Register Now for One Retinoblastoma World 2021 Virtual Conference!

Join World Eye Cancer Hope and local organizers from Australia for the sixth One Retinoblastoma World Conference, taking place virtually from October 1 – 3, 2021. Marissa Gonzalez, WE C Hope USA President, and this year’s Hosting Chair, introduces the conference and what’s in store for this unique collaborative program uniting professionals, families and survivors.

Two photo panels side by side. On the left, a baby boy is seen with the left eye turning in towards his nose. On the right, a baby girl has a red reflex in her right eye, while her left eye shows a dull creamy-white reflex.

Eye of the Storm: the impact of ‘not knowing’ on mental health

Retinoblastoma Awareness Week promotes life and sight-saving early diagnosis. Sandra Staffieri, Rb Care Coordinator at the Royal Children’s Hospital Melbourne, highlights the importance of raising awareness among parents, caregivers, health professionals and survivors; and how lack of knowledge and delayed diagnosis can impact children, parents, and adults with second cancer risk.

One Rb World 2020 Banner. Background shows the Ottawa skyline at sunset. Above the One Rb World logo, text reads: October 3-4, 2020, Ottawa, Canada (struckthrough text) | Virtual Conference. At the bottom of the image, text reads “Hosted By” followed by four logos of World Eye Cancer Hope, the Canadian Rb Society, Canadian Rb Research Advisory Board, and International Rb Consortium.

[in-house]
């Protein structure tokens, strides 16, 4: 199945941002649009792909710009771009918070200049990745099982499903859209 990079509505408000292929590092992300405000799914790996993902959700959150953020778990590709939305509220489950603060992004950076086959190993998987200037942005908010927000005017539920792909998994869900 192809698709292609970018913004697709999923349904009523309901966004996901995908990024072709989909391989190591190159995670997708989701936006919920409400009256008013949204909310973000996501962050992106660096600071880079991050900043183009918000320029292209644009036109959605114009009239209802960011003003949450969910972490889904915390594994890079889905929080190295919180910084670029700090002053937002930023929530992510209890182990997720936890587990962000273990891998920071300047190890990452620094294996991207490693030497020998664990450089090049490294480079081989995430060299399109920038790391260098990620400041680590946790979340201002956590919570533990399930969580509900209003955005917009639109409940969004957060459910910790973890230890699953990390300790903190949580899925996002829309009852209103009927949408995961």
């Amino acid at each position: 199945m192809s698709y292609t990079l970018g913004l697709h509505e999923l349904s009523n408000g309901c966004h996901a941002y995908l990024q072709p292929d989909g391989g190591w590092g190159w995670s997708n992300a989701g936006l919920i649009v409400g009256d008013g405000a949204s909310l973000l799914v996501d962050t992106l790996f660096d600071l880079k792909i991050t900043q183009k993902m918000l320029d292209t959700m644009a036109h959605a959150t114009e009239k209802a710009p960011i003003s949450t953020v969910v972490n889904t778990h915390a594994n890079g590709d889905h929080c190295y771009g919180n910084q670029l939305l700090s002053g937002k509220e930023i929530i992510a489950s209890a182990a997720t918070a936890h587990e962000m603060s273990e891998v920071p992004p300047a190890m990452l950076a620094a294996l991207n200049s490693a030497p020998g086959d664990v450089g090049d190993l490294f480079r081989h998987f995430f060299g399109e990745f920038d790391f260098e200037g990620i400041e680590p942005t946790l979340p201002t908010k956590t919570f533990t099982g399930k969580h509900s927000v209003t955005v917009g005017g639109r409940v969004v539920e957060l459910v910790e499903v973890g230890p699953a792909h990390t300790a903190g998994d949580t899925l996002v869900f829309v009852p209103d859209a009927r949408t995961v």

One Retinoblastoma World 2020: Inspiring Global Support, Research and Action.

In October, a diverse community of survivors, families and medical professionals came together at One Retinoblastoma World for two days of inspiring panels, research and calls to action.  WE C Hope USA President Marissa D. Gonzalez shares a recap of the fifth global conference, and her vision for next year’s event in Hawaii.

A female adult plays patient, cared for by a group of children dressed in medical outfits. She wears an eye patch on her left eye, and the children put bandaids on her arms. One of the children is wearing an anaesthetic mask.

Child Life Programs: Play With Purpose at Retinoblastoma Gatherings

Eye cancer is a potentially overwhelming experience for young children, whether patient or sibling. Child life can radically improve care and life for the entire family, but too many children lack access to this specialist support. Abby White shares how WE C Hope supported Child Life programs are helping to change that.

International Care: Challenges and Opportunities

Families and medical professionals worldwide seek retinoblastoma care at centres offering treatments that are unavailable in their home country. Many families contact WE C Hope for assistance before, during or after such treatment. Abby White explores the challenges they experience and what can be done to help improve outcomes for their children.

An African doctor looks on as another uses a handheld digital camera to visualise a child's eyes during an exam under anaesthesia.

TNM Staging System for Retinoblastoma

Retinoblastoma is staged to help doctors describe the extent of cancer in a child’s body, define potential for cure, vision and eye salvage, identify the best treatments, and compare impact of different therapies. Dr. Ashwin Mallipatna explains the TNM Staging System for Retinoblastoma and why it is the best approach for patient care.